I haven’t seen Ben Stein’s Expelled–his alleged expose of how evolutionary scientists who also believe in God are systematically silenced in the academic world–but I’ve read enough detailed reviews to suppose that it’s a political hack job on the order of your average Michael Moore dreck. Significant quotes and interviews (even some that Stein actually filmed) are left out of the movie, and logical fallacies are piled on top of each other to make sinister implications that can’t be defended rationally.
Too bad. Rather than go into all the counter-productive nonsense of Intelligent Design activism, I’ll reprint my essay that ran in Las Vegas CityLife, a liberal weekly, about two and a half years ago:
I’m breaking ranks here. I wouldn’t hesitate to describe myself as a conservative and a Christian, but on at least one recent national issue, we’re just wrong. There’s been a lot of talk lately about including a discussion of intelligent design in science classes, even the bizarre idea of defining evolution and intelligent design as “equal theories.”
Isn’t this creating a conflict that many of us have long privately avoided by realizing that there is not anything inherently anti-religious about evolution?
If intelligent design is just evolution plus God, then what’s the point in teaching intelligent design? What exactly does it add to the teaching of science? Obviously, the only purpose it could possibly serve is to help convince students of the existence of God. This is where the conservative argument shows its fanatical side — even if we’re right, even if we can reasonably infer the existence of a purposeful guiding hand from a close study of evolution (and that may well be the case), this concept has no place in a classroom.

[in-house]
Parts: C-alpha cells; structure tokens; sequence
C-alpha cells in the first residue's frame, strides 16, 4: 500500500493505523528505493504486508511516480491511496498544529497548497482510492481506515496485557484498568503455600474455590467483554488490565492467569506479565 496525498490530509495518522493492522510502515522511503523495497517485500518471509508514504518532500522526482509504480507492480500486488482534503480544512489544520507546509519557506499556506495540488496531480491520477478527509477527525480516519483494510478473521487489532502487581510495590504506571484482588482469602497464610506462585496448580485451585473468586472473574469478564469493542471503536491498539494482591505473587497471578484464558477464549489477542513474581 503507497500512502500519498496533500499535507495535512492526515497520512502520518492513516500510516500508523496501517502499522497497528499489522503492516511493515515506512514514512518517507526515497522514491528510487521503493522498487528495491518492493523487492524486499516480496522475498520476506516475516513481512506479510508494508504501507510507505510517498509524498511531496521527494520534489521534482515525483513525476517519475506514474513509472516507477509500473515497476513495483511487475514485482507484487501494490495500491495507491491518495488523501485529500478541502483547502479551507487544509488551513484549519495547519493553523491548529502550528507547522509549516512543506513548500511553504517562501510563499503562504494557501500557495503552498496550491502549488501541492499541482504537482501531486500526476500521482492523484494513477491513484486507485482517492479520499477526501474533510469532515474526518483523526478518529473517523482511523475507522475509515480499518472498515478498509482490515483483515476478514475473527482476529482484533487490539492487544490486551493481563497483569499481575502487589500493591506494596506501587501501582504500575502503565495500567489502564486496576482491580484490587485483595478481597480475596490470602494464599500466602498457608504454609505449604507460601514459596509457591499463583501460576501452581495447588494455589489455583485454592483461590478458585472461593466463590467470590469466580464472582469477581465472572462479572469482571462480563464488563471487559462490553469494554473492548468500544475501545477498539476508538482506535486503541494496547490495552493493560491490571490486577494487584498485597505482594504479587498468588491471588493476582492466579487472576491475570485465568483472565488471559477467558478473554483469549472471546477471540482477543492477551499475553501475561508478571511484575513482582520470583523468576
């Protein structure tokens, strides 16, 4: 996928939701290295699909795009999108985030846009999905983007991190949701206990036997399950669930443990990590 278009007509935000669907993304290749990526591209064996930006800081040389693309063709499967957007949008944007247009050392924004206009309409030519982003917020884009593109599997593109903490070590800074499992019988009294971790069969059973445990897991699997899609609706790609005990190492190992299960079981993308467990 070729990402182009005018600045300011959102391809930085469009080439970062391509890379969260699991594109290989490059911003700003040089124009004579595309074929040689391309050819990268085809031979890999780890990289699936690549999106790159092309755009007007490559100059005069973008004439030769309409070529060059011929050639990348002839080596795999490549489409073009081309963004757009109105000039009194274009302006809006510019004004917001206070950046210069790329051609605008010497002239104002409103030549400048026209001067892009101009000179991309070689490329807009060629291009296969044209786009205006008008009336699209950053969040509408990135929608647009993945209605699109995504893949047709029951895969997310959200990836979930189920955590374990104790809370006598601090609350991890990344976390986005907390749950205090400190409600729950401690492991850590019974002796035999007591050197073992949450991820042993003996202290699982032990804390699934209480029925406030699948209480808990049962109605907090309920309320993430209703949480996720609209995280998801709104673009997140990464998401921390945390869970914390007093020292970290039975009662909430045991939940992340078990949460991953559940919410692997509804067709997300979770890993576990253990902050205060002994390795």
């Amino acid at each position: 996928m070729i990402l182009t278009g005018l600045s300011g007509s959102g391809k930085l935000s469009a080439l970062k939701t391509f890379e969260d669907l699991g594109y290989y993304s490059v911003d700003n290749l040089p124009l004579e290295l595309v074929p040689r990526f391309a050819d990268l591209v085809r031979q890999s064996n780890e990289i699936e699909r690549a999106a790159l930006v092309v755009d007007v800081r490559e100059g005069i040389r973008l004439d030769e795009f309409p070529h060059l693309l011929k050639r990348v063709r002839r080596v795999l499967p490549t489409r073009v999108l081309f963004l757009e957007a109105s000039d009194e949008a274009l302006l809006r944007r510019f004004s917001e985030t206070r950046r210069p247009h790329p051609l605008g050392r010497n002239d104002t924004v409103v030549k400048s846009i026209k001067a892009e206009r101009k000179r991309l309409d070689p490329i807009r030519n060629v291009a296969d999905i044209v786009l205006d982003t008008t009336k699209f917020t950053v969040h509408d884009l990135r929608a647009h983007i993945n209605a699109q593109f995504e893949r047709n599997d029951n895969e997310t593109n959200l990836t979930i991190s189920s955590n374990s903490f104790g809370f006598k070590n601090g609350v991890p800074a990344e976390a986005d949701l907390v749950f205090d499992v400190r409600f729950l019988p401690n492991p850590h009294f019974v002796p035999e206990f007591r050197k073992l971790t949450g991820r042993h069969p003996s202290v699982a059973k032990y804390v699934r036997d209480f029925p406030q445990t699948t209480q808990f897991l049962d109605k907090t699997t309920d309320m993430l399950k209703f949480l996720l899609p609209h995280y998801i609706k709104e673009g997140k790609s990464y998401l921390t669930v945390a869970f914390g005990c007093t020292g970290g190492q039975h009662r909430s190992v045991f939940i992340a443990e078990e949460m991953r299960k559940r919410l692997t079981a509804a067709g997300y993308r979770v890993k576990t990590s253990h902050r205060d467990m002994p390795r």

How is a science class — a public science class where the majority of families today probably want to avoid a discussion of religion like the plague — an appropriate arena to pontificate about theology? The whole scenario reeks of Orwell.
This is not an instance of America’s paranoid fear and irrational dismissal of all things Christian (a very real trend); this is not about squelching anybody’s public expression of belief or whitewashing the historical values of our great republic. Conservative editorials I’ve read on this subject are quite straightforward about their agenda here — they want to promote a belief in God in the classroom. Not just allow or mention, but promote.
The Christian complaint is that modern society has steadily eroded the long-standing Christian infrastructure of America, but when was God ever the answer to a question in our science classes? Nothing’s being protected or restored here.
What also bothers me is that we’re playing right into the hands of our critics. Why would conservative Christians actually indulge in the kind of intolerant indoctrination they’ve so long been unfairly accused of, and have spent so much time defending themselves against?
When did religious Americans become so desperate? Isn’t it a staple of conservative thought that you don’t force others to accept your views, that when you want to have a debate, you go to the marketplace of ideas? If intelligent design is so viable an idea that it deserves a place alongside Darwin, prove it through the media, but don’t try to weasel it in with the established curriculum.
After your children learn how amazingly complex the mechanisms of life are, if you want them to understand that those intricate processes are the handiwork of God, you’re free to tell them so … at home.